There was an incident when Ice Harbor dam was built in the Columbia River basin. Part of the testing was to test emergency shutdown. One of the gates closed too fast and cavitation occured as the water continued flowing out of the turbin due to inertia when the valve closed. The water returned back up and damaged the impeller. This was in the early days when the facility was built in the late 1950's. My dad was a power house operator there at the time. Fortunetly, this did not rupture the turbin or damage the generator.

      After this many years, I don't think there is any data online of the incident.
      http://www.cbr.washington.edu/crisp/hydro/ihr.html [washington.edu]
      Ice Harbor dam was dedicated in 1962 by Vice President Lyndon J. Johnson.

      A typical powerhouse looks like this.
      http://www.cbr.washington.edu/crisp/hydro/hydrobon2.html [washington.edu] This powerhouse is the second powerhouse on Bonniville Dam on the lower Columbia River.

      Compare this page to the video of the other powerhouse in the video. Several generators are completely missing and one big hole in the floor is where the turbin under the generator was.

    • Re: (Score:3, Funny)

      by PPH (736903)
      In this video, it appears that there is a guy running toward the explosion. Is this playing backwards?
  • Suddenly (Score:3, Funny)

    by eclectro (227083) on Tuesday August 18, 2009 @06:57PM (#29112617)

    The homeless get a nice raise.

  • by cdrudge (68377) on Tuesday August 18, 2009 @07:18PM (#29112791) Homepage

    From the BBC article:

    RusHydro, the operator of the power station, said the damage would run into "billions of roubles" and would take several months to repair.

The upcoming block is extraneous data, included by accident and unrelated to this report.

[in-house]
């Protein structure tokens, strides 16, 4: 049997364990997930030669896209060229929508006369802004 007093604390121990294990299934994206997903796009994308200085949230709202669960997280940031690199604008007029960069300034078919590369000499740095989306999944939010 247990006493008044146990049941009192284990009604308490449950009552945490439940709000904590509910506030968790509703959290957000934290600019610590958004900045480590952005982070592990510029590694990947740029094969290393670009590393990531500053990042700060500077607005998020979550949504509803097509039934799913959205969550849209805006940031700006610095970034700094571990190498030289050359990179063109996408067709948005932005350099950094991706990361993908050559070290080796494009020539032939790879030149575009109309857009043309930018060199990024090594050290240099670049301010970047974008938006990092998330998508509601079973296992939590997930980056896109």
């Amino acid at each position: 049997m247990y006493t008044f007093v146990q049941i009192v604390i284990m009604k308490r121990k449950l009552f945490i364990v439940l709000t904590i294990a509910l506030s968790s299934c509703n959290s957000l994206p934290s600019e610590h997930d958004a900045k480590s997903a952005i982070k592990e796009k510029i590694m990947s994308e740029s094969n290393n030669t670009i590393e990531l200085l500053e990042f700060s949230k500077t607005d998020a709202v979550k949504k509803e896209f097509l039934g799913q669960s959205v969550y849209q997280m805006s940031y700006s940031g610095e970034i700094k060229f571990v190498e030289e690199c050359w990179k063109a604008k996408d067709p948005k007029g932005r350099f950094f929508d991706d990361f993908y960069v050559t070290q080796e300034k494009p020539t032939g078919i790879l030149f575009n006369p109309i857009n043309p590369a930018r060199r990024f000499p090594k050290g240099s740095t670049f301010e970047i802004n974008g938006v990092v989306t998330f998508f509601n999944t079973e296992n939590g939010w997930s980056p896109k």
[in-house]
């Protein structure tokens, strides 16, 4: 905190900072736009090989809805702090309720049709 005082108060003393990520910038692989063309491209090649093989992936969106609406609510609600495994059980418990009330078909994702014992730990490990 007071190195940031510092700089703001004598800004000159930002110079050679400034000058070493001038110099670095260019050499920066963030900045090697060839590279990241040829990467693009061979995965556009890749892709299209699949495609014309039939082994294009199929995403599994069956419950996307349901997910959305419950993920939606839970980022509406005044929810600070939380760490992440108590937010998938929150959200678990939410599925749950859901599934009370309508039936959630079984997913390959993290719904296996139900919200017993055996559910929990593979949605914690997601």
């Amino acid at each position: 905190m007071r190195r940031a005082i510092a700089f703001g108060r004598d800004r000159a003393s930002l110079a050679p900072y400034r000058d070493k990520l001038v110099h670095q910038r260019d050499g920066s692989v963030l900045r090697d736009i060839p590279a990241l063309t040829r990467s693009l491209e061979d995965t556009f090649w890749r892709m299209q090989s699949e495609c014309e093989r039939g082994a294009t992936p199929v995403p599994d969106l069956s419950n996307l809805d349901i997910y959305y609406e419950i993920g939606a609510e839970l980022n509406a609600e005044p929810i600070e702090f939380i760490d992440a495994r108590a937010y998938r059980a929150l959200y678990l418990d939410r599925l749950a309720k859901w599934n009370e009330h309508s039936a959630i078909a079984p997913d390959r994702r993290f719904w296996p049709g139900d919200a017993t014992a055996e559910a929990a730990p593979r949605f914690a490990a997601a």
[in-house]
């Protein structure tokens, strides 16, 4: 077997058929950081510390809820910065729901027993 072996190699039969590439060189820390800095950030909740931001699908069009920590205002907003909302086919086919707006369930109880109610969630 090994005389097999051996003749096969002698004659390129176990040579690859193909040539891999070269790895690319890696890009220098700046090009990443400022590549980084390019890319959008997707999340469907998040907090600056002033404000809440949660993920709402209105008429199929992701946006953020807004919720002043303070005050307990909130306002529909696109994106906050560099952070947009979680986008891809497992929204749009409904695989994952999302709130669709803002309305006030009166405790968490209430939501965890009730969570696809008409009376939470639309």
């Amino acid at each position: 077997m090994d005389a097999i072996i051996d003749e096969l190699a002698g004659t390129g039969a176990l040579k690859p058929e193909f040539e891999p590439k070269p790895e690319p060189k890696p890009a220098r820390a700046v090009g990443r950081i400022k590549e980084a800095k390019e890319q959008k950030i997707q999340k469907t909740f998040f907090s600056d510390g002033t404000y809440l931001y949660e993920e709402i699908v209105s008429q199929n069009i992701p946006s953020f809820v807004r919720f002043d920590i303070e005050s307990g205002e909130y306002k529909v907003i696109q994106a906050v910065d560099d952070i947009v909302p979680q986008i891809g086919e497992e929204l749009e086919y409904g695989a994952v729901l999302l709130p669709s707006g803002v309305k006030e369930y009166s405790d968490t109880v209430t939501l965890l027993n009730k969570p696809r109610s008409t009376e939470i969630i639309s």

From the summary:

    The damages will take years to repair.

    Apparently the exchange rate between countries is so bad these days that a few months just doesn't last nearly as much as it once did.

    • by Abcd1234 (188840)

      Actually, the third (I think) BBC video contains the "years" quote. 'course, I have no idea which is the more accurate figure.

      • Re: (Score:3, Informative)

        by John Hasler (414242)

        The plant owners are saying that it will take months to get the plant back in production but years to get it back to full output.

  • Pictures... (Score:5, Informative)

    by Anonymous Coward on Tuesday August 18, 2009 @07:28PM (#29112873)

    EnglishRussia.com [englishrussia.com] has some pretty stunning pictures of the damage.

  • Red Storm Rising (Score:4, Interesting)

    by Sir_Lewk (967686) <sirlewk@NOSpaM.gmail.com> on Tuesday August 18, 2009 @07:34PM (#29112909)

    Interesting that this got tagged !redstormrising. I wouldn't have though about it without that tag, it's a relatively obscure reference to something that happened in the beginning of the book (terrorists blow up an oil refinery in Russia, sparking WWIII). It is a pretty decent book though, unlike all of the later drivel that author pushed out.

  • by GrahamCox (741991) on Tuesday August 18, 2009 @07:56PM (#29113101) Homepage
    I'll say one thing for the Russians, when they have a disaster they have a really big, proper, all-out disaster. They don't do things by half there, unlike the half-assed yanks with their Three-Mile Island and whatnot.
  • Quote (Score:3, Insightful)

    by teddaman (854135) on Tuesday August 18, 2009 @08:15PM (#29113227)
    "when Ivan has an industrial accident he doesn't fuck around" Tom Clancy - Red Storm Rising
  • Price of green? What does this mean, exactly? Dams are not all that green in a lot of settings because of their substantial environmental impact. I think the slashdot editors might want to take an environmental studies class or three before making such misleading statements as... oh, wait. Slashdot. Nevermind.